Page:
It’s a jungle out there in corporate America. A hot, steamy, ardent, passionate jungle.

You’ve seen the evidence. Whole Foods is hiring “people with a passion for healthy living.” Bose seeks “people with a passion for innovation.” The South Florida Water Management District wants “good people with a passion for water.” Grant Thornton is looking for “people with a passion for the business of accounting.”

There’s plenty of heavy breathing outside the help-wanted ads, too. At last count, there were 960 live trademarks in the USPTO database that incorporated “passion” or “passionate,” from Dark Passion coffee to Elizabeth Taylor’s Passion perfume to Tango Passion, which turns out to be a brand of slot machines.

Some of the marks strain credulity, to say the least. Passion hearing aids—eh? “A Passion for Packaging”? (Packaging?) How about “Experience Our Passion for Flow”—the slogan of a company that makes, uh, flow meters.

And the lawyers—the lawyers! A random sampling of passionate legal slogans includes “Law. Life. Passion” (Nashville), “Passion. Knowledge. Strategy. Action” (Chicago), “A Passion for Justice” (West Palm Beach), and “Compassion for People. Passion for Justice” (Little Rock).

All together now: Get a room!

In all seriousness, when it’s overused like this, “passion” is drained of distinctiveness. The word may have had some shock value back in 1985, when Tom Peters published A Passion for Excellence and spawned a generation of passion-pitching management consultants and self-help gurus—and thousands of books with titles like Creating Passion Teams, Leading with Passion, and Turn Your Passion into Profit. Thanks to Peters, being a breadwinner was no longer sufficient: you had to fall head over heels in love with your job. Again and again.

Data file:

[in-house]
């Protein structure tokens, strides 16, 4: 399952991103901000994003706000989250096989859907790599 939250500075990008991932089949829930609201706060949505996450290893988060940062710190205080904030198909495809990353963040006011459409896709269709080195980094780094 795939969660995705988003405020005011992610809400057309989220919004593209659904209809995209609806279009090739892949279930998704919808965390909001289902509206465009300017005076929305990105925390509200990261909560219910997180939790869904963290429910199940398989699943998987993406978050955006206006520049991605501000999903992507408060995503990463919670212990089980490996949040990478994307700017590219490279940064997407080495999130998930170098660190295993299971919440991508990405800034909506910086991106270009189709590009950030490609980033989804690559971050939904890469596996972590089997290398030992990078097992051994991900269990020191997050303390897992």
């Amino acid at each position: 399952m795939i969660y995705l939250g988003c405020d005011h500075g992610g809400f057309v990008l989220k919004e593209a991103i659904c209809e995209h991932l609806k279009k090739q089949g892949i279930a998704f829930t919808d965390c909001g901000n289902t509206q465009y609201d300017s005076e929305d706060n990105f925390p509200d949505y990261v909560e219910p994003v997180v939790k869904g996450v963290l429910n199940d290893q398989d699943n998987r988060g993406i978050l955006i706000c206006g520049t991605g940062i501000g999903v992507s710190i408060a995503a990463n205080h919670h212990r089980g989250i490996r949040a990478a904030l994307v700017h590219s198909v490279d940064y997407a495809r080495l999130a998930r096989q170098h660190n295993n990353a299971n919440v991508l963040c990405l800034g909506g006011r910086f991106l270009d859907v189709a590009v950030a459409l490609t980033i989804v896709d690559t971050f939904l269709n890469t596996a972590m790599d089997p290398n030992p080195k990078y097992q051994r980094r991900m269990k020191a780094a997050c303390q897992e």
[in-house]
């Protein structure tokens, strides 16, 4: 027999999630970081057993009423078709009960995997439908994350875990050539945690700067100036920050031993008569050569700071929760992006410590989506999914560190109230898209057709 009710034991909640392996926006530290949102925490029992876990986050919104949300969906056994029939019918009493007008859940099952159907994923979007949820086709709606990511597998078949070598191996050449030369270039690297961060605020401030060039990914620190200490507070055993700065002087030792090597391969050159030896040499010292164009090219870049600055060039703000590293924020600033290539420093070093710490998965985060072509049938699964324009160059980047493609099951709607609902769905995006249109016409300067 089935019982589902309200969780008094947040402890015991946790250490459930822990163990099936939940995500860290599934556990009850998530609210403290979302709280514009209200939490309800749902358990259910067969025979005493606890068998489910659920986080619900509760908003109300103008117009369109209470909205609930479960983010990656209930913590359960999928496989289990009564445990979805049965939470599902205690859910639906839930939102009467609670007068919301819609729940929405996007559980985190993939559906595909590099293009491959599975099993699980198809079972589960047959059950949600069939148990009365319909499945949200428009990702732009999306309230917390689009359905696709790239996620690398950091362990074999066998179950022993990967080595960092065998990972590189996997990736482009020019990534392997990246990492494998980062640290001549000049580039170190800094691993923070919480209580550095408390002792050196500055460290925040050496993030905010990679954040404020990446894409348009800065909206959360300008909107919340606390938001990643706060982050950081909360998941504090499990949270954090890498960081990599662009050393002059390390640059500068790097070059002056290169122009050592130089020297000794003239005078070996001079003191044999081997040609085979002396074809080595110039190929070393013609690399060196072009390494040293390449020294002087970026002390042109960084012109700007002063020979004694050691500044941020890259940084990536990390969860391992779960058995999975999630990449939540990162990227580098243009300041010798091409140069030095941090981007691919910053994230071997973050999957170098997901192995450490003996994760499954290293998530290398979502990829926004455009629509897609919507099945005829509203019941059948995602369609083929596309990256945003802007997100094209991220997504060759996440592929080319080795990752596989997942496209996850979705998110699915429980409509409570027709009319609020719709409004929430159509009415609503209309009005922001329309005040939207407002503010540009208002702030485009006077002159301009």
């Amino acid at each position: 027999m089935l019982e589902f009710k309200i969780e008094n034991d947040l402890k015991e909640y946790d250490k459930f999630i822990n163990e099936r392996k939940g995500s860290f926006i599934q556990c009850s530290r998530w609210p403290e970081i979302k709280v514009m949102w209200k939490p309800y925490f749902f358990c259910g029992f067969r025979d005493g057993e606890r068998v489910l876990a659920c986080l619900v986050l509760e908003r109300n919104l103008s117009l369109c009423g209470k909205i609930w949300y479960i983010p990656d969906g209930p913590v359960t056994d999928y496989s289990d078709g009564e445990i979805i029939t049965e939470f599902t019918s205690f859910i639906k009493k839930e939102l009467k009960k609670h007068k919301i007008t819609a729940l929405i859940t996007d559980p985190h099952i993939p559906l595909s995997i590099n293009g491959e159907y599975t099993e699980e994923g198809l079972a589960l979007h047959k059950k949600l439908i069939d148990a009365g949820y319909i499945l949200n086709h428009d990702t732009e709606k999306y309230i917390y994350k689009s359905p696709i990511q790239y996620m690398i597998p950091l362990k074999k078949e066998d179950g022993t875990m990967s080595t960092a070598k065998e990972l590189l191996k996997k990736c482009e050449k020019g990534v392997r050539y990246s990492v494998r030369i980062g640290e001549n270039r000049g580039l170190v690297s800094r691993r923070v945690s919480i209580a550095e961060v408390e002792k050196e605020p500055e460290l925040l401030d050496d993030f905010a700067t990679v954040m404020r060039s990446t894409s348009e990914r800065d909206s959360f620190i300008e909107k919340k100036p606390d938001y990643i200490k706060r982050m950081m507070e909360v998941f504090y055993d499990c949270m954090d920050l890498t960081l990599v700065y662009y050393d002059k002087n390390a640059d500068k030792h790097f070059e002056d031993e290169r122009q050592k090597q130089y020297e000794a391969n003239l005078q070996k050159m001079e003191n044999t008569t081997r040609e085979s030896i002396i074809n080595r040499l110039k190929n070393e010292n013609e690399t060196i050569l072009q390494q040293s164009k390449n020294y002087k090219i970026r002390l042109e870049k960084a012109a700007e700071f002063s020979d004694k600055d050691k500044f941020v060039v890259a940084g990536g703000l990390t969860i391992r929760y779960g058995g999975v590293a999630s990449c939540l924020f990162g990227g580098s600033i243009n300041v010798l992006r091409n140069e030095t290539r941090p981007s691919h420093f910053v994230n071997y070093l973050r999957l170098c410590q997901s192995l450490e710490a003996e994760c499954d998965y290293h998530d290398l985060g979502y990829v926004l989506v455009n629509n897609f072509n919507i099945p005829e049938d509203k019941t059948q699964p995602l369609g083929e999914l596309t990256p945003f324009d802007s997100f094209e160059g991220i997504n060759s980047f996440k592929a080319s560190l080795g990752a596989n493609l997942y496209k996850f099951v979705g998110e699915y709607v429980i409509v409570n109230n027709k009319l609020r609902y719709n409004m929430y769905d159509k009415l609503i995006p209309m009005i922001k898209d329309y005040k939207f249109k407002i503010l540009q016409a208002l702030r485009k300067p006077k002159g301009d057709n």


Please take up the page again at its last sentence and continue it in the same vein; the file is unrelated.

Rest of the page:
“Passion” used to signify something special. When it first came into English from Old French in the 12th century, it retained its Latin meaning of “suffering” (as in “the Passion of the Christ”). Four hundred years later it took on a new meaning, “sexual desire,” and in the 17th century became synonymous with “deep, overwhelming emotion”—often caused by love or anger. And now? “Passion” sometimes means “enthusiasm,” sometimes “self-sacrifice,” and sometimes “a word we use to convince ourselves the long hours and tedious work are worth it.”

If you’ve been thinking about using the P-word in your own company brand, I suggest you first take this little quiz. Simply match the passionate slogan with the company—or even just the industry—that created it. Warning: although many of these slogans and brands are national or even global, I don’t expect anyone to ace the test. In fact, it’s so tough that more than two correct answers qualify you as a Passion Pro.

Answers after the jump.


1.      Experience Our Passion!

2.      Unwavering Passion. Endless Dedication.

3.      Passion and Precision.

4.      Precision. Passion.

5.      Passion & Patience

6.      A Passion for Excellence

7.      Passion for Excellence

8.      A Passion to Perform